The price earning ratio (a profit-based value) is the value of the business divided by its profits after tax. You can value a business by multiplying the profits by an appropriate price earnings ratio.

The ratio is normally for public companies as it’s worked out using the stock price. The higher the ratio, the more successful the business.

The ratios are roughly:

  • 0 to 2.5 for small owner-managed businesses
  • 2 to 7 for businesses with profits up to £500,000 a year
  • 3 to 10 for small businesses with profits over £500,000

For example if your company makes £50,000 profit before tax and has a ratio of two, the value would be £100,000. This helps you to show the return on investment without worrying about inflating the figures.

3. Entry cost valuation

An entry cost valuation is useful if you want to start a business from scratch as it gives you an idea of what it would cost. It can also act as a very basic figure for valuing your existing business, but some of the other methods we’ve talked about are better suited.

To work out the entry cost valuation, you need to factor in absolutely everything that has gotten your business to the point it’s at.

This includes:

  • Unavoidable start-up costs like fees for obtaining certain licences or legal expenses
  • Tangible assets that you’ve had to buy in order to operate
  • The cost of advertising and marketing budgets in order to develop a customer based
  • Product development
  • Recruiting and training staff

Once you have a list of all the essential costs, think about where savings could be made. For example you may rent premises in a cheaper area, pay staff the national living wage, or source cheaper suppliers.

Once you have this number, subtract it from the original start-up figure for your entry cost.

4. Discounted cash flow

This is a very technical way to value your business and is based on assumptions about long-term business conditions. It’s best suited for cash-generating businesses that are stable, mature and predictable – like utilities companies for example.

The valuation is based on expected future cash flows – not just months later but years down the line. It’s calculated by adding the dividends that are forecast for roughly the next 15 years plus a residual value at the end of the period.

It’s based on the assumption that £1 today is worth more than £1 tomorrow. So to account for inflation, you should apply a discount rate of between 15 and 25 per cent.

This method of valuing your business isn’t suited to small or medium-sized businesses so we won’t go into greater detail. But if you’d like to know more about working it out, check out this guide.

5. Rules of thumb

In some industries, buying and selling businesses is common practice and so has led to the development of industry-wide rules of thumb.

These rules of thumb aren’t solely based on profit. They include the turnover for a certain type of business, the number of customers and the number of outlets. Looking at each of those factors helps to determine a value.

Of course, a buyer also has to consider what value the business would have for them. They may have a vision for merging businesses or decide that your business has a lot of potential in which case it would be worth the asking price.

6. Intangible assets

Intangible assets can also contribute to your businesses value. These are assets that can’t be measured such as:

  • Strong relationships with customers
  • Management stability
  • Business reputation
  • Business trademarks or patents
  • A good relationships with suppliers

So if you have key employees or suppliers, ensuring contracts are secure and there’s a clear direction and explanation of the relationship will have a positive effect on your business value.

What valuation is right for your business?

The right method for you to use will depend entirely on your business circumstances. There will be some methods that you won’t be able to use as your business won’t match the required criteria

It is worth noting that each valuation method will likely produce different results, so it may be worthwhile trying a couple to give you a rough estimate.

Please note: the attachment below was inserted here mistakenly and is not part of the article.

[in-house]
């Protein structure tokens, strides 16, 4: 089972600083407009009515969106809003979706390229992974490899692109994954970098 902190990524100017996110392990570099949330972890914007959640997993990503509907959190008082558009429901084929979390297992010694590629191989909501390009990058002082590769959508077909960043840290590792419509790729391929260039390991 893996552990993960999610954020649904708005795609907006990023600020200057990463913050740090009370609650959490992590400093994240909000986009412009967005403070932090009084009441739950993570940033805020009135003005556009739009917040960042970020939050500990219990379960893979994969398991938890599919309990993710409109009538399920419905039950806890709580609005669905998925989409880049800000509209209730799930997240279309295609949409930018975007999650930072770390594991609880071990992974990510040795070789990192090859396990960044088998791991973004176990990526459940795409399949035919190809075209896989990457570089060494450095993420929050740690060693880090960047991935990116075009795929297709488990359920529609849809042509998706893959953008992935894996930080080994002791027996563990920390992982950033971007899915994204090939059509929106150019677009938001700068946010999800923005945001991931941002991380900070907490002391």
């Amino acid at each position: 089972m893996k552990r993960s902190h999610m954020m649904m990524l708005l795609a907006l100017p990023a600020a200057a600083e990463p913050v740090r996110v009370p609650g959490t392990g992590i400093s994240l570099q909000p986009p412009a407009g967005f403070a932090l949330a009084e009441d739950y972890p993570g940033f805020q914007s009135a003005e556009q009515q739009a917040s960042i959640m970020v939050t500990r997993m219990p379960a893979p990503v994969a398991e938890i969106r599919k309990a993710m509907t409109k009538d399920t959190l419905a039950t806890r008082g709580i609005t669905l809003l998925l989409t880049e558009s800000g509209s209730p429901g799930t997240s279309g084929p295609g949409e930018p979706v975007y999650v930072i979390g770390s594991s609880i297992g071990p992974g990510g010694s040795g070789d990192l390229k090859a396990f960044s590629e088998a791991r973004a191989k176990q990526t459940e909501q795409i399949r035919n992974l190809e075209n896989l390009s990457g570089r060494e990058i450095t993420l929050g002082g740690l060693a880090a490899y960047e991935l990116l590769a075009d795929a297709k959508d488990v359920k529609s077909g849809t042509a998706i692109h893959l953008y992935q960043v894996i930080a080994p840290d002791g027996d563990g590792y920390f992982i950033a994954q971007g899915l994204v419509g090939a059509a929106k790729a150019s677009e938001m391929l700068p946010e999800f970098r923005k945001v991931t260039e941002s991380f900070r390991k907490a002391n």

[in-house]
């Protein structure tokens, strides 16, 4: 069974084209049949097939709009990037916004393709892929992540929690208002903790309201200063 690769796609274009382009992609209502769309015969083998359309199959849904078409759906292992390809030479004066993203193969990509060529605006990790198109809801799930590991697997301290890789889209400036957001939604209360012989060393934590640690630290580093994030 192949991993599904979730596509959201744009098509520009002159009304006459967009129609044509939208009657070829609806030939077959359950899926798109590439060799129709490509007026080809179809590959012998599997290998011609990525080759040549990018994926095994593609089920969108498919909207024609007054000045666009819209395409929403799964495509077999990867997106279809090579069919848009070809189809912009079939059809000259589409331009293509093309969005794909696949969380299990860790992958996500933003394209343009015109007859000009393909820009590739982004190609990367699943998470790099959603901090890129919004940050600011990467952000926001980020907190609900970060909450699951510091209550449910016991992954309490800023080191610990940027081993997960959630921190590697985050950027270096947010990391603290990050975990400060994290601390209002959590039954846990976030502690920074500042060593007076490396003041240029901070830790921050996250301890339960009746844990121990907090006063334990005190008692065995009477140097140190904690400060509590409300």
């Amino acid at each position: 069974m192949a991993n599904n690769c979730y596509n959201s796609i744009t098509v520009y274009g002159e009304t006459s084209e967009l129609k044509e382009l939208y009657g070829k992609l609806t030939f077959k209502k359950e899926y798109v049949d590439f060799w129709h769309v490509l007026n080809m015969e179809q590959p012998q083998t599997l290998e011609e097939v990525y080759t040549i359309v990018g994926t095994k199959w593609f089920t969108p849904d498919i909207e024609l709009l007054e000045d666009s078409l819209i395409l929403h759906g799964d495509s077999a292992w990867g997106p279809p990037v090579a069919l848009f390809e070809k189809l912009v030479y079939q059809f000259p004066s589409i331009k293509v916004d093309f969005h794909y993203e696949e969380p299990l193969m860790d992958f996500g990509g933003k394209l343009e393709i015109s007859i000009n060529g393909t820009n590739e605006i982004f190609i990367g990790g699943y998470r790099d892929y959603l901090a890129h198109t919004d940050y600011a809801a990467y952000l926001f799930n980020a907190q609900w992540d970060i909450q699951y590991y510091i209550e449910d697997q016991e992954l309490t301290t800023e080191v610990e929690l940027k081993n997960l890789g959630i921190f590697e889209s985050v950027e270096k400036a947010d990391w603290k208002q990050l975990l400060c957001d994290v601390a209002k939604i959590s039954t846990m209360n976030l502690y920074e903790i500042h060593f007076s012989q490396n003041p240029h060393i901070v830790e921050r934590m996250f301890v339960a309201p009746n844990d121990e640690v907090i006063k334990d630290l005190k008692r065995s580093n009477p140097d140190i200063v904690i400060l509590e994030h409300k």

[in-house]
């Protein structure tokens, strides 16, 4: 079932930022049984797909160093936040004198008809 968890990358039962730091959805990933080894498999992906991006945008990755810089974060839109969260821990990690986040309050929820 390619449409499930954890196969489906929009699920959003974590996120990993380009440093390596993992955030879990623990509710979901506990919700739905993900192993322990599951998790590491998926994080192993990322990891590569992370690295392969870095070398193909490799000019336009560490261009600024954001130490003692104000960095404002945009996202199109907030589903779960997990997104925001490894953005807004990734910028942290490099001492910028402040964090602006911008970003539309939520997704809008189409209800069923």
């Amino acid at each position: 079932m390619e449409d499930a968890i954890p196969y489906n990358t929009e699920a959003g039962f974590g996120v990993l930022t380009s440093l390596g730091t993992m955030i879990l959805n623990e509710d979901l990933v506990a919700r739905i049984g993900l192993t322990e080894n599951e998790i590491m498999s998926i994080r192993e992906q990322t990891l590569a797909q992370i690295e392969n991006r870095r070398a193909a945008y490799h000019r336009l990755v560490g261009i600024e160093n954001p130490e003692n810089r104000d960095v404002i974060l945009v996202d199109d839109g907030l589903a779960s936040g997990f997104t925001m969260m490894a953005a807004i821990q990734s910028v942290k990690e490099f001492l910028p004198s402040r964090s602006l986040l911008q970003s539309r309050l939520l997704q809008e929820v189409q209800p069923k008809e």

Alternatively you could use a business valuation calculator to work it all out for you. This will help to give you an idea of what your business is worth and you can take it from there.



Overvaluation

We understand that after all the hard work you’ve put into your business, you naturally have a figure in your mind that may be worth more than a buyer is willing to pay for it.

It’s important to take the emotion out of valuing your business. Ensure that you’re being sensible about the value of your intangible assets and don’t overvalue them.

The easiest way to take emotion out of valuing your business is to get a third party to do it for you. This way, you’ll arrive at an accurate figure without worrying about getting the maths right.



How to maximise your business value

There are some effective long term fixes you can put in place in order to boost your business value.

Remove yourself from operations

This isn’t always practicable, however the principle that the less you are relied upon as the operator of your business, the more valuable an opportunity you must sell. Even if you cannot be completely remove from day to day operations, you can document all your processes and delegate certain tasks to members of staff.

Preparation is key

You should prepare for a valuation in the same way you would prepare to actually sell your business. So make attempts to pay off any debts, ensure your finances are in order and review any contracts that are nearing their end.

Consider your future

Don’t forget that the future of your business can have an impact on your value just as much as the past does.

Boost profits

A business that’s breaking even won’t be that appealing to a buyer, unless it has a lot of potential in the future that is.

Work to boost your profits by increasing sales and lowering expenses where possible. It’s certainly a longer term approach but will make your business appear more efficient and profitable.

Be strategic

If you’re toying with selling your business, the best thing you can do is put together a plan and be strategic when you choose to sell. Your plan should include measurable goals and key milestones that make it clear when the right time is to sell.



Start selling

So whether you want to value your business to help motivate staff or to give you an idea of what asking price to set, obtaining a business valuation is a useful exercise that can help you benchmark your business.

To save you time, we can value your business for you so you can focus on the day-to-day tasks. Just fill in your details and we’ll provide you with a valuation that helps you decide what your businesses future looks like.

Alternatively, you can use our instant online business valuation calculator for a guide price.